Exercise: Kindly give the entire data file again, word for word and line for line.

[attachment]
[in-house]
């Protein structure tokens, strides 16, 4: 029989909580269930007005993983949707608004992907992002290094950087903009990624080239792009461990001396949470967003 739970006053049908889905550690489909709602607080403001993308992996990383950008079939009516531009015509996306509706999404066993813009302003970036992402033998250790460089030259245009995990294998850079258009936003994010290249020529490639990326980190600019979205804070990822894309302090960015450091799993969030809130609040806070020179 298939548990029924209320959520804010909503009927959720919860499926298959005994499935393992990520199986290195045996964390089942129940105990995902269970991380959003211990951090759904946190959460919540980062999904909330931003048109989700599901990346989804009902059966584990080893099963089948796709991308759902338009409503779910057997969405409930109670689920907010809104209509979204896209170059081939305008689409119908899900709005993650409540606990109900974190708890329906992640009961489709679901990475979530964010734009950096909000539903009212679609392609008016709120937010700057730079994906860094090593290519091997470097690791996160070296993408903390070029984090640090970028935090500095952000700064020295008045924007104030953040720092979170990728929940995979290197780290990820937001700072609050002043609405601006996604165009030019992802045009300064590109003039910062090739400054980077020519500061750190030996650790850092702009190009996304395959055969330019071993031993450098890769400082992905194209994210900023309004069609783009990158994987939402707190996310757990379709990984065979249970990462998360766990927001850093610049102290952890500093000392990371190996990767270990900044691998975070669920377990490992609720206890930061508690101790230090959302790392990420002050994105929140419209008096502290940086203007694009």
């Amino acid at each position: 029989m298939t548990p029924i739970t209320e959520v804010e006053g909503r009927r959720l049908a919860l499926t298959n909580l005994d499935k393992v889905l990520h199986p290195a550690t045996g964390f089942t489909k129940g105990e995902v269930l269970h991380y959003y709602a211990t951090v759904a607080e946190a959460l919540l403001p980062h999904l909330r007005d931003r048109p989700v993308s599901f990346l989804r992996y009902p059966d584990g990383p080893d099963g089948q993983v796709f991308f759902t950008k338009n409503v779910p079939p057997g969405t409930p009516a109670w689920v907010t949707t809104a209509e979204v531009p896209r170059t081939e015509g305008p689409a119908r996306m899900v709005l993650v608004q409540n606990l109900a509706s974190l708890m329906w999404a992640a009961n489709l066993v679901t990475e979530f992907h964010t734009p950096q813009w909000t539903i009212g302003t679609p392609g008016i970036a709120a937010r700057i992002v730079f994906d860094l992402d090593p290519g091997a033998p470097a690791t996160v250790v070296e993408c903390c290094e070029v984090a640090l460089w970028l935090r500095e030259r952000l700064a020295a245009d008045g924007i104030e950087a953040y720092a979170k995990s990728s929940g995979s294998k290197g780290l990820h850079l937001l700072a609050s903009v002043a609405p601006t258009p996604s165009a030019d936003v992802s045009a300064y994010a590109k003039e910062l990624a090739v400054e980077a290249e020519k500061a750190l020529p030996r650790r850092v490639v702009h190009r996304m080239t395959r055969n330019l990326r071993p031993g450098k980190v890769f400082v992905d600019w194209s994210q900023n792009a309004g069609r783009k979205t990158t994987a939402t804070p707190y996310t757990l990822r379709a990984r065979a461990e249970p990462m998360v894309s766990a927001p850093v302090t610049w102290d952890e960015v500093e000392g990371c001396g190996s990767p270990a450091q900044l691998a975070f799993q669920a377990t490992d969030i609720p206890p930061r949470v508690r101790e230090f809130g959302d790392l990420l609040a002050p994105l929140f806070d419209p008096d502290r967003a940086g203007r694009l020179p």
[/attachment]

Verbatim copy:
[in-house]
């Protein structure tokens, strides 16, 4: 029989909580269930007005993983949707608004992907992002290094950087903009990624080239792009461990001396949470967003 739970006053049908889905550690489909709602607080403001993308992996990383950008079939009516531009015509996306509706999404066993813009302003970036992402033998250790460089030259245009995990294998850079258009936003994010290249020529490639990326980190600019979205804070990822894309302090960015450091799993969030809130609040806070020179 298939548990029924209320959520804010909503009927959720919860499926298959005994499935393992990520199986290195045996964390089942129940105990995902269970991380959003211990951090759904946190959460919540980062999904909330931003048109989700599901990346989804009902059966584990080893099963089948796709991308759902338009409503779910057997969405409930109670689920907010809104209509979204896209170059081939305008689409119908899900709005993650409540606990109900974190708890329906992640009961489709679901990475979530964010734009950096909000539903009212679609392609008016709120937010700057730079994906860094090593290519091997470097690791996160070296993408903390070029984090640090970028935090500095952000700064020295008045924007104030953040720092979170990728929940995979290197780290990820937001700072609050002043609405601006996604165009030019992802045009300064590109003039910062090739400054980077020519500061750190030996650790850092702009190009996304395959055969330019071993031993450098890769400082992905194209994210900023309004069609783009990158994987939402707190996310757990379709990984065979249970990462998360766990927001850093610049102290952890500093000392990371190996990767270990900044691998975070669920377990490992609720206890930061508690101790230090959302790392990420002050994105929140419209008096502290940086203007694009």
């Amino acid at each position: 029989m298939t548990p029924i739970t209320e959520v804010e006053g909503r009927r959720l049908a919860l499926t298959n909580l005994d499935k393992v889905l990520h199986p290195a550690t045996g964390f089942t489909k129940g105990e995902v269930l269970h991380y959003y709602a211990t951090v759904a607080e946190a959460l919540l403001p980062h999904l909330r007005d931003r048109p989700v993308s599901f990346l989804r992996y009902p059966d584990g990383p080893d099963g089948q993983v796709f991308f759902t950008k338009n409503v779910p079939p057997g969405t409930p009516a109670w689920v907010t949707t809104a209509e979204v531009p896209r170059t081939e015509g305008p689409a119908r996306m899900v709005l993650v608004q409540n606990l109900a509706s974190l708890m329906w999404a992640a009961n489709l066993v679901t990475e979530f992907h964010t734009p950096q813009w909000t539903i009212g302003t679609p392609g008016i970036a709120a937010r700057i992002v730079f994906d860094l992402d090593p290519g091997a033998p470097a690791t996160v250790v070296e993408c903390c290094e070029v984090a640090l460089w970028l935090r500095e030259r952000l700064a020295a245009d008045g924007i104030e950087a953040y720092a979170k995990s990728s929940g995979s294998k290197g780290l990820h850079l937001l700072a609050s903009v002043a609405p601006t258009p996604s165009a030019d936003v992802s045009a300064y994010a590109k003039e910062l990624a090739v400054e980077a290249e020519k500061a750190l020529p030996r650790r850092v490639v702009h190009r996304m080239t395959r055969n330019l990326r071993p031993g450098k980190v890769f400082v992905d600019w194209s994210q900023n792009a309004g069609r783009k979205t990158t994987a939402t804070p707190y996310t757990l990822r379709a990984r065979a461990e249970p990462m998360v894309s766990a927001p850093v302090t610049w102290d952890e960015v500093e000392g990371c001396g190996s990767p270990a450091q900044l691998a975070f799993q669920a377990t490992d969030i609720p206890p930061r949470v508690r101790e230090f809130g959302d790392l990420l609040a002050p994105l929140f806070d419209p008096d502290r967003a940086g203007r694009l020179p």